File photo: Only four percent of children were born to fathers aged over 45 in modern Sweden. Picture: ANA Pictures

London - Older fathers are more likely to have children who are less fertile, a major study has found.

Researchers found that their offspring typically go on to have fewer children of their own.

The effect was not found in those with older mothers when the family records of 1.4 million people were examined.

The academics believe that as a man ages, more mutations occur in his sperm which affect a child’s fertility later.

Sperm production goes on throughout life but as the cells which create it divide, more errors gradually creep into the DNA.

In contrast, women are born with all the eggs they will ever have. 

Most of the DNA changes have no effect but some may affect the ability of a man’s children to reproduce.

On average, a person will have around 60 such mutations which are not present in either parent. The researchers led by a team at Georg August University in Gottingen, Germany, were testing the theory that the father’s parental age was linked to reduced fertility and survival in his offspring.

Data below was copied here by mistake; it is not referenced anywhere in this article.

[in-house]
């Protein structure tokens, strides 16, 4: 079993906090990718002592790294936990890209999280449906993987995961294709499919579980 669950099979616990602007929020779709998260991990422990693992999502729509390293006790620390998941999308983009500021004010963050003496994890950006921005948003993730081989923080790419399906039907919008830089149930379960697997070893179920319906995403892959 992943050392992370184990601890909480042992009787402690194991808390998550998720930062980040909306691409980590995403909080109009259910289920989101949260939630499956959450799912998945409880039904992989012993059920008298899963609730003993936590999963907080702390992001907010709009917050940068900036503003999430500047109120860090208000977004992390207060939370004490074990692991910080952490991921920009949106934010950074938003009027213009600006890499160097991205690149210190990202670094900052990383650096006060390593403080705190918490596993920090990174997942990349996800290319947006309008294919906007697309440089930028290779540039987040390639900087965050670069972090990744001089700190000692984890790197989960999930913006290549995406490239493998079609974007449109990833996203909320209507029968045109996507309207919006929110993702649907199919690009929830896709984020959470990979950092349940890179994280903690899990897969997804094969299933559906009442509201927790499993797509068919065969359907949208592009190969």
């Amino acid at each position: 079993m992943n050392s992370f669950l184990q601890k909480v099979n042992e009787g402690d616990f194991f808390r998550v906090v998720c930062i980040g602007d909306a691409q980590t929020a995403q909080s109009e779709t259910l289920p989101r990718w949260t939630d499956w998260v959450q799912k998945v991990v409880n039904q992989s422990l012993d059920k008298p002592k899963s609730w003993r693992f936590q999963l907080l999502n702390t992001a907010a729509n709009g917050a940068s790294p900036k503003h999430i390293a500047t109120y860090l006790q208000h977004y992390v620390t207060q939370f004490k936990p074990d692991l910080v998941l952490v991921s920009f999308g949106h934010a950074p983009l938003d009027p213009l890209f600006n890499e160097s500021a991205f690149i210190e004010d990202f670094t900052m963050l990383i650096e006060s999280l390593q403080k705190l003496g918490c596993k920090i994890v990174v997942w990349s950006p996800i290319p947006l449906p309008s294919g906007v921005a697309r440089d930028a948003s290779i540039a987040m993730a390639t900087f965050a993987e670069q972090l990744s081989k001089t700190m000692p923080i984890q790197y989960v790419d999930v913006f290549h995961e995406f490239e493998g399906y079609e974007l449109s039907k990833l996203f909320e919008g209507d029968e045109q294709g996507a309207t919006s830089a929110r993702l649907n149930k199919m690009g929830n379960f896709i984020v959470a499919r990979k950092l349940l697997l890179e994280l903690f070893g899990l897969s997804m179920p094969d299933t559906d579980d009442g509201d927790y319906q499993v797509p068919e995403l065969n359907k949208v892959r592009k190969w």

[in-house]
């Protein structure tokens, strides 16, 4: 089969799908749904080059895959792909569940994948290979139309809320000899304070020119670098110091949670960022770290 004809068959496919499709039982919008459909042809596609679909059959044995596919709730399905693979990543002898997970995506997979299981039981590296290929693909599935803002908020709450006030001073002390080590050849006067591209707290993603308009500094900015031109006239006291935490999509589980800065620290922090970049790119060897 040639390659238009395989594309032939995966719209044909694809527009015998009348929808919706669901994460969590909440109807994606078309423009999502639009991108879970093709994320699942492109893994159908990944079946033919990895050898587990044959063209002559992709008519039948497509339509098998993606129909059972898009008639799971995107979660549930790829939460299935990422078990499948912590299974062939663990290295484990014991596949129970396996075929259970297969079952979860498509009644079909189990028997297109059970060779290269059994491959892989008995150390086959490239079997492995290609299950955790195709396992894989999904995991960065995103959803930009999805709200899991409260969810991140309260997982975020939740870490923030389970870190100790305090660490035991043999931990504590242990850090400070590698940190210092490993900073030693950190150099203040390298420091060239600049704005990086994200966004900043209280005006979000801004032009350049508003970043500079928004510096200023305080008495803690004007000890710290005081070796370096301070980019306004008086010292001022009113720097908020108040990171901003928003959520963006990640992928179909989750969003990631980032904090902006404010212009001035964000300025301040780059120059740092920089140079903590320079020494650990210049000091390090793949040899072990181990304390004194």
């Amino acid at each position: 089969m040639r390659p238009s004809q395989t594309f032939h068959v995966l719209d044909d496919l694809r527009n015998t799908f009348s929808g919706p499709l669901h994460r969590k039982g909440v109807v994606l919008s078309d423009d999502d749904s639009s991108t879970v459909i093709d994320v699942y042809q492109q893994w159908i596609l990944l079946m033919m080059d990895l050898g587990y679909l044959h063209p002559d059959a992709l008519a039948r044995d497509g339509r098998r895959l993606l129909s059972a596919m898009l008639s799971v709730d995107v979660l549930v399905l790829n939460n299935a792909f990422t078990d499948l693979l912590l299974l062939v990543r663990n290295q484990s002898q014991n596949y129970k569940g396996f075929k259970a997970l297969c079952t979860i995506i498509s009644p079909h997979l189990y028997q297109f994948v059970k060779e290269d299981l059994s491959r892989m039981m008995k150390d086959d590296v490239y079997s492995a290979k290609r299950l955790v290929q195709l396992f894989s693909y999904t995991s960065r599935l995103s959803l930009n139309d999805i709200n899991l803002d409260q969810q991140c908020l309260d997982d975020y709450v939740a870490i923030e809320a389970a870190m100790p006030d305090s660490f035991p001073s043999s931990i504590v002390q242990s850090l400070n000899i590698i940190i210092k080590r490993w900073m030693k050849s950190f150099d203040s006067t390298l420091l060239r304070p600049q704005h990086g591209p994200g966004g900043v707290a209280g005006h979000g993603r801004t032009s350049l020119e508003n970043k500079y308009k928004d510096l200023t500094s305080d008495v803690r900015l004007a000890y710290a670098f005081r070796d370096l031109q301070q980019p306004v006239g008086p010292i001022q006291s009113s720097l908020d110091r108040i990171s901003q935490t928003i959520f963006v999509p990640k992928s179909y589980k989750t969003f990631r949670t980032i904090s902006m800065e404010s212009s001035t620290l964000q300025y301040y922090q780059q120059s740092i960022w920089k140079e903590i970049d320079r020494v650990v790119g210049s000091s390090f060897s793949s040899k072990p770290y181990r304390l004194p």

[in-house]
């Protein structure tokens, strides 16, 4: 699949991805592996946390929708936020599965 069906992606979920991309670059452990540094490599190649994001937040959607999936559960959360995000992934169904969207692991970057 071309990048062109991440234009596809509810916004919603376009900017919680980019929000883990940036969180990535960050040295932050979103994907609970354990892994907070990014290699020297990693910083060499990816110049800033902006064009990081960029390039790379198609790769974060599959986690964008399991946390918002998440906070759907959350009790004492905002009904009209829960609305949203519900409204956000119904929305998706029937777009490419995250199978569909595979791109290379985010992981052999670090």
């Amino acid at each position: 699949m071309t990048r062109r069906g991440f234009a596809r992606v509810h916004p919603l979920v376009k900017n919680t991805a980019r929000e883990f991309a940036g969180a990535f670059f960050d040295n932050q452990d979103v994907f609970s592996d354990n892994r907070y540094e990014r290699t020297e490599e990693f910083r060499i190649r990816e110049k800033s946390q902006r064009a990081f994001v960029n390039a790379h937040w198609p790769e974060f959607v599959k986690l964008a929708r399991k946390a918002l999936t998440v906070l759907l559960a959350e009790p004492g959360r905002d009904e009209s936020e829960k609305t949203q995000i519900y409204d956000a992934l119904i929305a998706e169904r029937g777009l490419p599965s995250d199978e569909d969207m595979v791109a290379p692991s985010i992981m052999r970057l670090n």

By looking at computerised family records in Sweden, Canada and Germany, they tracked the age of children’s fathers at the time of their birth.

They then looked to see if the offspring survived to reproduce themselves and how many children, if any, they had.

Three of the populations were pre-industrial (living between 1670-1850) to rule out any effects being caused by a modern feature like plastics or chemicals.

The fourth population covered modern Swedes born after 1932. The study found that the children of older fathers were less fertile in all age groups.

But they also found the children of older fathers were less likely to survive childhood in the pre-industrial period. This effect was only found to a "minuscule" extent in the modern sample, said the authors in the journal Proceedings of the Royal Society B: Biological Sciences.

They did not define an "older father" but looked at the effect each additional year of a man’s age had on his child’s fertility.

The report said that, contrary to popular belief, the average age of modern fathers was not older but younger.

Only four percent of children were born to fathers aged over 45 in modern Sweden.

The study added that the average age of becoming a dad in modern Swedish society was around 32 compared to 36 between 1760 and 1850.